4 phases of disaster for preparedness

4 Phases of Disaster

Preparedness for disaster. Consider breaking it down into 4 phases of disaster. That makes it easier to plan for. In my opinion, one way to think about it is as follows. Preparation (mitigation), Warning (awareness), Impact (cause and effect), and Aftermath (the results). Here’s what I mean…


Preparedness begins with the acceptance that risk does exist. And enough such that it warrants action to prepare.

Risk Awareness motivates into action – depending on the given risk I suppose.

Being the first among 4 phases of disaster, determine and examine the current situation and state of readiness (or lack thereof). Then consider contingencies and mitigation for various scenarios which may come to be – due to the risk(s).

Preparations, Preparedness, Mitigation. It may vary widely in scope, resources, and acquired knowledge. And at a minimum from the point of view of survival, should focus on basics which include shelter, water, food, and security.

The preparation phase is (can be) a big one. It’s where most preppers remain in their thought process and actions. It may seem as though we’re never prepared enough… and thus we continue our efforts to ‘be ready’ for what may come.

There’s nothing wrong with this. It is logical.

But there’s more…


Preparedness for disaster not only involves one’s preparations and mitigation actions, but recognizing the warning signs (of coming disaster) may provide a tremendous advantage. In other words, keep an eye out for signs that “it” (whatever it is) may be coming or about to happen.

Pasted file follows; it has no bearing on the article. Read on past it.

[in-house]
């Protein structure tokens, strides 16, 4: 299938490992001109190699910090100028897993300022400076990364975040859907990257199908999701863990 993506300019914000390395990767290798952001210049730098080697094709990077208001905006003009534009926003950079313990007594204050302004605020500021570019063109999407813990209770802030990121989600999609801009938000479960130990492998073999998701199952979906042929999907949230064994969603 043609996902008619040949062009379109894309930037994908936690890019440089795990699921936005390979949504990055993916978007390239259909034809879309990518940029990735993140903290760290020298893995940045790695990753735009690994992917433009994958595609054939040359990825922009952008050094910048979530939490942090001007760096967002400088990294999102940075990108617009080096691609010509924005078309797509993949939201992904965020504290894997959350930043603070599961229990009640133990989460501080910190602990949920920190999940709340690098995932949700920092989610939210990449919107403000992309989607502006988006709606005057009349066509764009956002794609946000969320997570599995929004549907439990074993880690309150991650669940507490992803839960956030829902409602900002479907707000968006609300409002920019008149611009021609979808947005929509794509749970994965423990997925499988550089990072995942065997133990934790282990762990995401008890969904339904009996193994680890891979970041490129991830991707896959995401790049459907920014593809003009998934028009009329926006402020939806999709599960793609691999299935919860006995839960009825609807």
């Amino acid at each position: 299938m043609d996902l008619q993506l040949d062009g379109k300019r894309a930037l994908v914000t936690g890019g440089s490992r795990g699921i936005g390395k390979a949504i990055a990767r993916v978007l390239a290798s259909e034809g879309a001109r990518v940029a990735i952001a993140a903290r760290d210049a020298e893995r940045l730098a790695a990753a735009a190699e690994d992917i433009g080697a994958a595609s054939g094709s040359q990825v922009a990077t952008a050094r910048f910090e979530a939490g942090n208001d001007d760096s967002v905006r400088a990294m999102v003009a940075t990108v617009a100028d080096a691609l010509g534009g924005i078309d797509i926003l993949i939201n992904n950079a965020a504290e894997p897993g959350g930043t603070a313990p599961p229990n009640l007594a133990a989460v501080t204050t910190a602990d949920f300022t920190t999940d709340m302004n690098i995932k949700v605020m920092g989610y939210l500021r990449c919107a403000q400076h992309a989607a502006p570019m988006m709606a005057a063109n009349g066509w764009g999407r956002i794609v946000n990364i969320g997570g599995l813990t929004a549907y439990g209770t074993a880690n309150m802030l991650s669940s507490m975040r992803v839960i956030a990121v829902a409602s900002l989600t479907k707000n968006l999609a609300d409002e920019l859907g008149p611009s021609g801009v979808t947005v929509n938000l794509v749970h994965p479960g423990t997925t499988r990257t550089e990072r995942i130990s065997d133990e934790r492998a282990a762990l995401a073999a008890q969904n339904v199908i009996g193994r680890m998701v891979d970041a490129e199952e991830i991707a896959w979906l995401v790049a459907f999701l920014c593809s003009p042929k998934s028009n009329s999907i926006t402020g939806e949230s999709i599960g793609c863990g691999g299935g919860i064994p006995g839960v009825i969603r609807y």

If we’re all too busy ‘with our noses to the grind stone’ we might not have the situational awareness to recognize the clues that may be indicating impending disaster (or the increasing risk thereof).

Disaster may come on slowly, or it may ‘hit us over the head’ so to speak. Remember, it’s not the fall…it’s the sudden stop at the end.

Some natural-disasters are forewarned by technology (e.g. severe weather) and will enable time to take action for those who are aware (severe weather, tornadoes, hurricanes, wildfires, etc.). While other natural-disasters occur instantly with little or no warning (earthquakes, tsunamis, X-class solar-flare CME/EMP).

And then there are the warning signs of disaster from the standpoint of mankind. Things like economic/financial (collapse), politically motivated/induced chaos, wars.

Some warning signs are subtle. Building slowly. Others are ‘in your face’ although often unrecognized by the masses.

Another tip… Our modern world and ‘the system’ that we live in is designed to keep us distracted from the recognition of true reality. By merely ‘knowing’ that this is the case will help open your eyes to some of the warning signs around you…


The shock and impact of disaster itself. The third of the 4 phases of disaster (at least from my own POV).

By attempting to understand (ahead of time) the many affects of disaster’s immediate impact, will help in your own preparedness for it.

If you’re camping or traveling and drink contaminated water, the impact of getting ‘Montezuma’s Revenge’ will be pretty debilitating. So perhaps a good idea would be to take along a drinking water filter.

The impact of an evacuation order will mean clogged main roads. So you might plan ahead alternative routes of back-roads to get out of Dodge… or get out before the masses.